MEP Jude Kirton-Darling says the UK government must act to save jobs on Teeside
As George Osborne congratulates himself on his grand plans for future infrastructure and the launch of the “Northern Powerhouse”, the closure of the SSI steelworks exposes where his priorities truly lie.
Brought to its knees by a tumultuous restructuring, a flooding of the global steel market by cheap Chinese imports, high energy and raw materials prices, and a strong pound, Redcar desperately needed the backing of the UK government.
Unions, campaign groups and politicians have been warning for several months that the plant might not survive the winter: that our worst fears came true this week is a crushing blow. I think the unions (Community, GMB and Unite) should be commended for a valiant fight, on behalf of their members and our community, to save the plant as they did in 2009 when Tata sold the site to SSI.
As the future of Redcar hung in the balance the UK government watched the impending tragedy unfold with quiet and helpless reserve, claiming that European Union state aid rules were preventing it from taking action. However examples from several of our European neighbours’ governments, including Germany, Italy and France, show there are well established precedents of governments intervening in order to rescue key industries from certain collapse.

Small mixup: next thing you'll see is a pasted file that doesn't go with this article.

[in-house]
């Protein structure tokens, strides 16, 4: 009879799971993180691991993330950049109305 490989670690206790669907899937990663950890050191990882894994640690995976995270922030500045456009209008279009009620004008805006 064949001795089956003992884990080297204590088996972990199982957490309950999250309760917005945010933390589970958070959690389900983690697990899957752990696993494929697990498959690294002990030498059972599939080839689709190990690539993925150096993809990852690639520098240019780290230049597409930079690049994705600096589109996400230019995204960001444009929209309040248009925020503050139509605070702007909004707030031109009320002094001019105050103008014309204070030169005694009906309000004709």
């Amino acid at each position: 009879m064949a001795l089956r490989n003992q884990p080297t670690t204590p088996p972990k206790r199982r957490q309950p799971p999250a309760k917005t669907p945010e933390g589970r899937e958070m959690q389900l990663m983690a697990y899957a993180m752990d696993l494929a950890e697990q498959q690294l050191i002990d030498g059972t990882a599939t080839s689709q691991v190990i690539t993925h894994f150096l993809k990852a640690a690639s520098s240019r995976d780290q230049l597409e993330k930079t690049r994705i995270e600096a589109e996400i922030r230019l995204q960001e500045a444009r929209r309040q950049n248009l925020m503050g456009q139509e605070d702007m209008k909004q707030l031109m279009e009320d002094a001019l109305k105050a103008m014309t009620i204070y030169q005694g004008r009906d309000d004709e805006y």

At best, placing the blame on EU regulation is a lazy excuse for our government’s inertia; at worst, it demonstrates a dismissiveness that borders on contempt for UK industry and its workers.
The North East will now lose one of the last remaining bastions of its proud industrial past, responsible for up to seven per cent of the region’s exports as a whole, as well as a key opportunity to lead the way in global efforts to reduce carbon admissions. SSI’s Teesside site was part of a hugely ambitious Carbon Capture and Storage (CCS) project, which could have drastically reduced energy costs, created jobs and attracted key investment into the region.
Most devastating of all is the fact that Redcar’s closure will come at the cost of 2,100 skilled jobs. This in a region already suffering from some the UK’s highest levels of unemployment and youth unemployment.
The sad fact is that the Conservative government remains wedded to a free market ideology that precludes state intervention, leaving struggling industry and workers to fend for themselves. Margaret Thatcher began this process in earnest thirty years ago: now unbound by their Liberal Democrat colleagues, it seems David Cameron and his cabinet wish to see her legacy brought to completion.
But while the Tories may have been prepared to sit idly by and watch SSI sink, my Labour Party colleagues and I refuse to give up on the workforce or our community. This Wednesday in the European Parliament I called for the UK government to apply urgently for the EU Globalisation Adjustment Fund EGAF to support steelworkers at SSI and across the UK. This is a mechanism which has already been implemented by the Dutch government in 2011 to support over 1,000 workers made redundant in the printing sector: the same must be done now in order to avoid a bleak future for our industrial workers at home.
As Redcar closes its doors for the final time this month, it is crucial that industry and stakeholders come together to find a sustainable, viable future for this vital sector: I hope that today’s steel summit in Rotherham will see the beginnings of a blueprint for action. UK steelworkers deserve better.
- Jude Kirton-Darling is a Labour Member of the European Parliament for the North East of England and is a member of the EU trade committee.
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